The Ferry Building, sitting at the end of Market Street, was the city’s primary portal – visitors arriving by train entered the city through the Ferry Building. It was the only way travellers and commuters could enter the city after ferrying across the bay. It lost its official use in the 1950s, but in 2003 was reopened as a marketplace. Today, it is dedicated to local artisans, farmers and producers, presenting a world-class food market and continuing to operate its ferries. I recommend to anyone who wants to eat good food with a good view and support local business owners.
I stayed in my first hostel in Kyiv with my boyfriend, but recently had my first experience in a hostel while traveling solo in Rome. I enjoyed both stays immensely and will definitely give more hostels a chance in the future. There are a few questions you should ask yourself before you decide to stay in a hostel. How many people are you traveling with? What kind of accommodation experience do you want? Are you comfortable sharing a room with strangers? Are you a light sleeper? Is the cheapest option the best option? Other alternatives to hostels are hotels, Airbnb, homestays, and motels. Additionally, a private room in a hostel is usually more expensive than an Airbnb or hotel. If you want the social aspect of hostels with the privacy, then a private room makes sense. If you just want a private room and the best value for money, a hostel might not make sense.
Other factors to consider are location, dorms, and booking:
Make sure you research the area you want to stay in – for the good and the bad. One highly rated hostel in Rome is also on one of the more dangerous streets near the station. Since I was a lone female traveler, I chose not to stay at that hostel and chose to stay at another highly rated hostel on the other side of the station in a safer area. Granted, I based the safety of the area of extensive research of online reviews, but since I had never stayed in Rome before this was all I had to go off of. And it turned out, my hostel was in a safe neighbourhood and I never had any problems.
For dorms, I chose an all-female dorm (four beds) in Rome because I feel safer around women when I am alone than men. You may feel differently or the same, so it’s always good to check the room options a hostel has. In Kyiv, Conor and I stayed in a two-bed ‘private’ dorm. All hostels differ on what they provide, so shop around a bit to find what works best for you.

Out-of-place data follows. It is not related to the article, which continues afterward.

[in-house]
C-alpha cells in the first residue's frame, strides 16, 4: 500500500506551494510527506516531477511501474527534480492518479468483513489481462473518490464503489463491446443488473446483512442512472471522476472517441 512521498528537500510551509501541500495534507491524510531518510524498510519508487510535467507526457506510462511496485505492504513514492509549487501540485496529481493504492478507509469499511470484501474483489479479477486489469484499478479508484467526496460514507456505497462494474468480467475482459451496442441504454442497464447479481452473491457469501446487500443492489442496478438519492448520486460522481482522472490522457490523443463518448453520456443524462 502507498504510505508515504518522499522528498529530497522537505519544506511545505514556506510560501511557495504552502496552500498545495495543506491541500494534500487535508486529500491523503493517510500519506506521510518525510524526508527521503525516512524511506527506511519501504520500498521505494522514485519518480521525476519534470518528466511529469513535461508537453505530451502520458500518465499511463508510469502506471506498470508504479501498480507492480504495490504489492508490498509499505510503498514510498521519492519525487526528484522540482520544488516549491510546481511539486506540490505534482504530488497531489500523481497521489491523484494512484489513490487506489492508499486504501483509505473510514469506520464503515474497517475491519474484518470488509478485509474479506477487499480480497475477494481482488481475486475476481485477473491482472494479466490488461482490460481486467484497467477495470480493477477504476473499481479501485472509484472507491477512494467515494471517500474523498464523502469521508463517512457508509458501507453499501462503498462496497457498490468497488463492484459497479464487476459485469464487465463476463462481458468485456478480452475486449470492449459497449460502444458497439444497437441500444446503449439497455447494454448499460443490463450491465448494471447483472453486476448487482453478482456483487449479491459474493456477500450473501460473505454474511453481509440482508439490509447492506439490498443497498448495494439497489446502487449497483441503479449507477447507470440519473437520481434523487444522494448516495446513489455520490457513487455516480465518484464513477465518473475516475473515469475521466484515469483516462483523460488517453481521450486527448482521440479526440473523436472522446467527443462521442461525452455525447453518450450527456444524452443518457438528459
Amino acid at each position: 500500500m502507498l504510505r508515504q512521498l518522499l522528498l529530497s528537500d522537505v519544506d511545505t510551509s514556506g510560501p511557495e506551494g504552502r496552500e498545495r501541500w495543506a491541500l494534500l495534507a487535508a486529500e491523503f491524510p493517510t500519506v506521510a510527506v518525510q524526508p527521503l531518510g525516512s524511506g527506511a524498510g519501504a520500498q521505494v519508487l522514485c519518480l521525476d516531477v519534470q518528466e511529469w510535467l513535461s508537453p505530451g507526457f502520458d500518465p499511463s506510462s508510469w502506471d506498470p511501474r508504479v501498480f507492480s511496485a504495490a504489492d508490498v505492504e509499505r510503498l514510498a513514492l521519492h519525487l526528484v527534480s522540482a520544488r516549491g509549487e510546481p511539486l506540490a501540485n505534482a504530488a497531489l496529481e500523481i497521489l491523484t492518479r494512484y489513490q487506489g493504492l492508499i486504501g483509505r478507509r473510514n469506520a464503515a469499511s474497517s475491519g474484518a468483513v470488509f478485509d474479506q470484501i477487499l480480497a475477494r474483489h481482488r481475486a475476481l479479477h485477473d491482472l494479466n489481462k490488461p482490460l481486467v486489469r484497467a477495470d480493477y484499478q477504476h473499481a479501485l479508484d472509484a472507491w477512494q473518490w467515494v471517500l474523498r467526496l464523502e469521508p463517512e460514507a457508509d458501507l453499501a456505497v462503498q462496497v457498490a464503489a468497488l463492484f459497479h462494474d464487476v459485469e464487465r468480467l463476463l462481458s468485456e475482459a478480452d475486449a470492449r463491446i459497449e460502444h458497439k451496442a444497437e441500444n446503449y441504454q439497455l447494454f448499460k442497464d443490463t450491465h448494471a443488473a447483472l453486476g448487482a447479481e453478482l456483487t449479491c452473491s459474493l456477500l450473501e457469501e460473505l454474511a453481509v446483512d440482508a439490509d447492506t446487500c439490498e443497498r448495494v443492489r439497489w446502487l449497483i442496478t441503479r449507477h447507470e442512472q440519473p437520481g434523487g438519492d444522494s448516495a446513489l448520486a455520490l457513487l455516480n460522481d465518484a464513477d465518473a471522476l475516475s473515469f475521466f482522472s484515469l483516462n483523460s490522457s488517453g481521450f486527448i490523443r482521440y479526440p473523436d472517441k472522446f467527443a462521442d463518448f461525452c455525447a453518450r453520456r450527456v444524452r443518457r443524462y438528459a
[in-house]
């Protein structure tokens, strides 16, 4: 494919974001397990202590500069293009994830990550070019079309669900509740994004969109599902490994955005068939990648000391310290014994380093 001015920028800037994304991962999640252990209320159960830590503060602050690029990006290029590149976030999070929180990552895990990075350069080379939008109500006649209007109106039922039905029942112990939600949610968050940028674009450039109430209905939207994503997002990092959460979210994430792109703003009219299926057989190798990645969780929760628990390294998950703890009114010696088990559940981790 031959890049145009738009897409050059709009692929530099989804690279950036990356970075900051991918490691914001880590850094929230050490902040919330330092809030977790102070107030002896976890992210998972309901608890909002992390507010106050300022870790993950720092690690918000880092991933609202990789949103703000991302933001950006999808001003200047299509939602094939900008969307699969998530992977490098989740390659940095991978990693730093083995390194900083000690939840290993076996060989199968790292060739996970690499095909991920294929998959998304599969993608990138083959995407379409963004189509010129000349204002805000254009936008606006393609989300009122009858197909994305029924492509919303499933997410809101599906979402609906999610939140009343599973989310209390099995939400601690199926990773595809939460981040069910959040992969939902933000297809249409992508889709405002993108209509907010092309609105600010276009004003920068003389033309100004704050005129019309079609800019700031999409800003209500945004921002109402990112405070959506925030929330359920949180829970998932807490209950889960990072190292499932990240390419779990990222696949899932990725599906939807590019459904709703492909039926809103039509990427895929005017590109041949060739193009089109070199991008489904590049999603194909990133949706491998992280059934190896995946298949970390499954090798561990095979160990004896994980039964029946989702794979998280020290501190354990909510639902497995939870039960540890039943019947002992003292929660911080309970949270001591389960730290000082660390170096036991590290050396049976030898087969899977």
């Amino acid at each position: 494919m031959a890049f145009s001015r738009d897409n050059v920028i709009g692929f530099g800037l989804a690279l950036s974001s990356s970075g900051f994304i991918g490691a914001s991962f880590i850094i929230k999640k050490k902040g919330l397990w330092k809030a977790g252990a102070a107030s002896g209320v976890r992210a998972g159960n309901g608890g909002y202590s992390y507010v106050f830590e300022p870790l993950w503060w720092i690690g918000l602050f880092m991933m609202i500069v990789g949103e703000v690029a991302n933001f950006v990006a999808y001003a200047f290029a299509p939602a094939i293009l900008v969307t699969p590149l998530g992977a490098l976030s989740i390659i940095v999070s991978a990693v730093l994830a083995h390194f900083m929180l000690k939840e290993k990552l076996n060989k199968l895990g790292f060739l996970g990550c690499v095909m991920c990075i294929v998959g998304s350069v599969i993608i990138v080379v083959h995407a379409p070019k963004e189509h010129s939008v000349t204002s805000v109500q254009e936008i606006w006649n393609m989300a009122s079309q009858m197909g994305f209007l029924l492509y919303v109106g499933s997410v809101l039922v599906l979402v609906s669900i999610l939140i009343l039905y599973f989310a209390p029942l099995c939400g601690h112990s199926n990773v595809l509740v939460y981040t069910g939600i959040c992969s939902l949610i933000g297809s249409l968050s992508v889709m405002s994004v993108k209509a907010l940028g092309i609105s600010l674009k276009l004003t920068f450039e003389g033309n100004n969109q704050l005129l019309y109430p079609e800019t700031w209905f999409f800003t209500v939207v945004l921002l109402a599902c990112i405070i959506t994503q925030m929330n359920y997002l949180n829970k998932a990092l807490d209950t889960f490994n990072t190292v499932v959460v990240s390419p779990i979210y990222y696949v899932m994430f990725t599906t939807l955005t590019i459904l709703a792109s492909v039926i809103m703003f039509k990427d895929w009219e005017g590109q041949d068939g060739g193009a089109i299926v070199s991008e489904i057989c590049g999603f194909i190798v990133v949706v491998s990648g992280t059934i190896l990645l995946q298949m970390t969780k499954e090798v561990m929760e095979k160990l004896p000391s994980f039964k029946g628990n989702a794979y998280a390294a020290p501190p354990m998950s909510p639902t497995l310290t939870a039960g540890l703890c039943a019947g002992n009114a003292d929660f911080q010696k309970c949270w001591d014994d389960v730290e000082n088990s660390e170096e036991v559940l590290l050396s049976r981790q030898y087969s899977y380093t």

Finally, when booking, I suggest booking direct with the hostel. I do my research on sites like HostelWorld or Booking.com, but when it’s time to book I reach out to the hostel directly to get the best rate. That may be unfair of me as I used HostelWorld for its resources to then not book through them, but the added fees add up for a budget traveler. Skips the fees, book direct.
Things you MUST bring if you want to have a good stay: Lock, Ear Plugs, Day Bag
Be courteous, but expect that it’s not a hotel: For example, don’t be that person who snoozes their alarm from 6am to 8am – it’s just rude. Make sure to cleanup after yourself in the bathrooms and kitchen, don’t be loud late at night, don’t turn the lights on early in the morning, etc. Most of this you already know, but it makes the stay so much better if you’re conscious of how your behaviour affects the other guests. Unfortunately, there are times when you get stuck in a room with a rude guest who snoozes their alarm, leaves puddles on the bathroom floor, or comes in at 3am yelling and stomping around. If it’s a short stay, try to take it in stride (maybe add eye mask to the list of things to bring just in case). If it’s a long stay and you’re really not happy – talk to the person (nicely), talk to your host, or pack up and find somewhere else to stay – whatever it takes for you to have a good holiday.